How Many Calories Does Calisthenics Burn?

How many calories does calisthenics burn?

Have you ever wondered how many calories does calisthenics burn? It takes more than just pushing yourself to the limits to know that you’ve spent the most energy possible. You could’ve already dropped dead and still shed less than what your gym buddy had. 

If you’re wondering why then read on to know the factors that affect how many calories you burn in each calisthenics session. You can also count on this guide to learn what calisthenics exercises can help you get rid of the most energy in the shortest time.

What are the factors that affect how many calories you burn in each calisthenics session?

Burning Calories During Calisthenics

#1 Your weight and body composition

Thinking of joining that biggest loser challenge that the gym is hosting? You might want to scout the weight and body composition of your competitors first.

An overweight person can burn a lot more calories than those who already have an ideal mass. In fact, it’s possible for them to expend more energy, even while at rest.

Meanwhile, more muscular people can are more efficient at burning calories than those who aren’t. It’s your muscle tissues’ job to assist the body in moving around and getting work done and that requires energy costs, while your fat cells just sit idly and do nothing other than store calories.

#2 Your gender

Women often find it so unfair that they could already be working out so hard and yet that flat tummy seems to be a farfetched dream. Meanwhile, their partners can eat piles of junk food and shed all the excess calories in a jiffy. This is because men can generally burn more energy (even at rest) than women could given the same amount of time and exercise. Let’s look into the science behind it:

  • Men’s testosterone assists them in shedding off unwanted fats, while women are packed with estrogen that helps them hold on to calories longer in anticipation of pregnancy.
  • Men’s fat deposits are concentrated in their bellies, so weight loss can be more noticeable. On the other hand, women have to endure a slower pace since their fat is spread out in varied body parts such as their thighs and buttocks.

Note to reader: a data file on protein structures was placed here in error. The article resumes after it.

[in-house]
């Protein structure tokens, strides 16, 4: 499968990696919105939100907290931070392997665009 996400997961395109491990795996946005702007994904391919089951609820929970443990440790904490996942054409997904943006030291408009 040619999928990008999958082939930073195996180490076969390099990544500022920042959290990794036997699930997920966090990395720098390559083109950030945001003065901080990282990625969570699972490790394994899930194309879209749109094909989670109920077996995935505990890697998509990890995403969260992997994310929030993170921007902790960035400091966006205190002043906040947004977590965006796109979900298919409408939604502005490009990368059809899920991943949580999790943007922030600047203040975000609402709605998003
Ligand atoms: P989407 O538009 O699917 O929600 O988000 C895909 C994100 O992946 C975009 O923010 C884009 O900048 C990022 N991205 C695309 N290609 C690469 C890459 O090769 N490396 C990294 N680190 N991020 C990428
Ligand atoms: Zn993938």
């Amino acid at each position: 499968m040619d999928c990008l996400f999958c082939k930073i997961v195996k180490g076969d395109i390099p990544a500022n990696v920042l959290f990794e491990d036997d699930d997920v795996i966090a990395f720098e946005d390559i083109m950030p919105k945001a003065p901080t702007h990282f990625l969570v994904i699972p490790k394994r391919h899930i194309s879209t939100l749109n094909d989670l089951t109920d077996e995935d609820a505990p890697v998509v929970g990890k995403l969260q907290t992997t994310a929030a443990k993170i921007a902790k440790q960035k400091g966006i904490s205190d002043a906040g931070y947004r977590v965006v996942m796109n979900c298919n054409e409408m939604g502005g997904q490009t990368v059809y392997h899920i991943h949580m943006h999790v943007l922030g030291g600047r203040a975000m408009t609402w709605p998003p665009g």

• The more muscle mass a person has the more calories that can be burnt. Generally, women usually have less lean muscle tissues as compared to men.

#3 Your age

When you were in your 20s (or if you are, lucky you), your metabolism – your body’s ability to convert nutrients into energy – was at an all-time high. But as you age, you start to lose muscle mass. This slows down your metabolism, causing you to become more susceptible to weight gain.

Thus, as you age, you will burn fewer calories than when you were in your youth.

#4 The intensity of your workout

Naturally, high-intensity calisthenics workouts can burn a lot more calories than light exercises. According to the Harvard Medical School, here’s how much energy/calories you can burn in varying difficulty levels of common exercise routines:

  • Calisthenics
    • Moderate calisthenics exercises – 135 to 200
    • Vigorous calisthenics exercises – 240 to 355
  • Aerobics
    • Low impact aerobics – 210 to 311
    • High impact aerobics – 300 to 344
  • Running
    • Running at 5 mph – 240 to 355
    • Running at 6 mph – 300 to 444
    • Running at 7.5 mph – 270 to 400
    • Running at 10 mph – 495 to 733

How can you compute the calories you have burnt, and have to burn?

If you want a quick estimate for the number of calories you have burnt after doing calisthenics, you can visit online tools such as My Fitness Pal and Captain Calculator. Simply enter your weight and the number of minutes you have spent for your exercise, then it will generate an approximation of how much you have shed.

However, these calculators do not take into consideration important factors that can affect the energy cost of your calisthenics workout, including age, sex, body mass, the efficiency of movement, and even environmental conditions.

For a more comprehensive calculation, let’s walk you through the Harris-Benedict formula. It was first introduced in 1918 but was revised in 1984 and 1990 to enhance its accuracy in computing your physical activity’s energy cost.

Simply put, the Harris-Benedict equation asks you to multiply your basal metabolic rate (BMR) with your daily activity level. This allows you to know how many calories you’ll have to consume and burn in order to stay in your desired weight.

Let’s study how you’ll get the required figures.

Doing The Calculations

Start off by calculating your BMR, taking into consideration your sex, age in years, height in inches, and weight in pounds:

  • For men: 66 + (6.2 x weight) + (12.7 x height) – (6.76 x age)